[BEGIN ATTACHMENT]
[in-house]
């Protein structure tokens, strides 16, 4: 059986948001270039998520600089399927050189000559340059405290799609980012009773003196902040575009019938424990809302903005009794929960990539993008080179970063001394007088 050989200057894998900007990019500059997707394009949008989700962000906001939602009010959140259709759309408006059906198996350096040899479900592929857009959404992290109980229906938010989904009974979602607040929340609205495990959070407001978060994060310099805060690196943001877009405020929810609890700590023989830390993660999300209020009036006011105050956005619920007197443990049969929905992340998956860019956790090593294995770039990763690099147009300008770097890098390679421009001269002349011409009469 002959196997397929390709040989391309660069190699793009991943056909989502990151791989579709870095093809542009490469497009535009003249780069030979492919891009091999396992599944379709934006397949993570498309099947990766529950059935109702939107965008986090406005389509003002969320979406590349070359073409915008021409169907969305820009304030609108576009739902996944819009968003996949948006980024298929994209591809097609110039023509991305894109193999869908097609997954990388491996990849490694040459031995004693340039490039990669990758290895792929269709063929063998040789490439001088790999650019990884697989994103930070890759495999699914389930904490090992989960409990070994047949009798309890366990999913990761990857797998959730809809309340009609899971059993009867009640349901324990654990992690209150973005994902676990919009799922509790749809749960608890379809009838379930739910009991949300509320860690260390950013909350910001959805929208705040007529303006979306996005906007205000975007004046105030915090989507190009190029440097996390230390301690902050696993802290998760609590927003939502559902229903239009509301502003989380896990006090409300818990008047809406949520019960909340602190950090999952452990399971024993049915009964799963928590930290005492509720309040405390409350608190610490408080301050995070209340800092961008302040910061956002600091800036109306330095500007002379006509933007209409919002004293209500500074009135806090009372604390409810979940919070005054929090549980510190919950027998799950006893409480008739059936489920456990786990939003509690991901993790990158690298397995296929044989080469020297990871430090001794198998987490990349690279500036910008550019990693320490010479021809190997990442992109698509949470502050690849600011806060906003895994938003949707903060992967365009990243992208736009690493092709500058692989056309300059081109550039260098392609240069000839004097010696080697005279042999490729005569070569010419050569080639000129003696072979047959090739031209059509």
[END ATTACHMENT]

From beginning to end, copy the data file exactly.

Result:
[in-house]
């Protein structure tokens, strides 16, 4: 059986948001270039998520600089399927050189000559340059405290799609980012009773003196902040575009019938424990809302903005009794929960990539993008080179970063001394007088 050989200057894998900007990019500059997707394009949008989700962000906001939602009010959140259709759309408006059906198996350096040899479900592929857009959404992290109980229906938010989904009974979602607040929340609205495990959070407001978060994060310099805060690196943001877009405020929810609890700590023989830390993660999300209020009036006011105050956005619920007197443990049969929905992340998956860019956790090593294995770039990763690099147009300008770097890098390679421009001269002349011409009469 002959196997397929390709040989391309660069190699793009991943056909989502990151791989579709870095093809542009490469497009535009003249780069030979492919891009091999396992599944379709934006397949993570498309099947990766529950059935109702939107965008986090406005389509003002969320979406590349070359073409915008021409169907969305820009304030609108576009739902996944819009968003996949948006980024298929994209591809097609110039023509991305894109193999869908097609997954990388491996990849490694040459031995004693340039490039990669990758290895792929269709063929063998040789490439001088790999650019990884697989994103930070890759495999699914389930904490090992989960409990070994047949009798309890366990999913990761990857797998959730809809309340009609899971059993009867009640349901324990654990992690209150973005994902676990919009799922509790749809749960608890379809009838379930739910009991949300509320860690260390950013909350910001959805929208705040007529303006979306996005906007205000975007004046105030915090989507190009190029440097996390230390301690902050696993802290998760609590927003939502559902229903239009509301502003989380896990006090409300818990008047809406949520019960909340602190950090999952452990399971024993049915009964799963928590930290005492509720309040405390409350608190610490408080301050995070209340800092961008302040910061956002600091800036109306330095500007002379006509933007209409919002004293209500500074009135806090009372604390409810979940919070005054929090549980510190919950027998799950006893409480008739059936489920456990786990939003509690991901993790990158690298397995296929044989080469020297990871430090001794198998987490990349690279500036910008550019990693320490010479021809190997990442992109698509949470502050690849600011806060906003895994938003949707903060992967365009990243992208736009690493092709500058692989056309300059081109550039260098392609240069000839004097010696080697005279042999490729005569070569010419050569080639000129003696072979047959090739031209059509």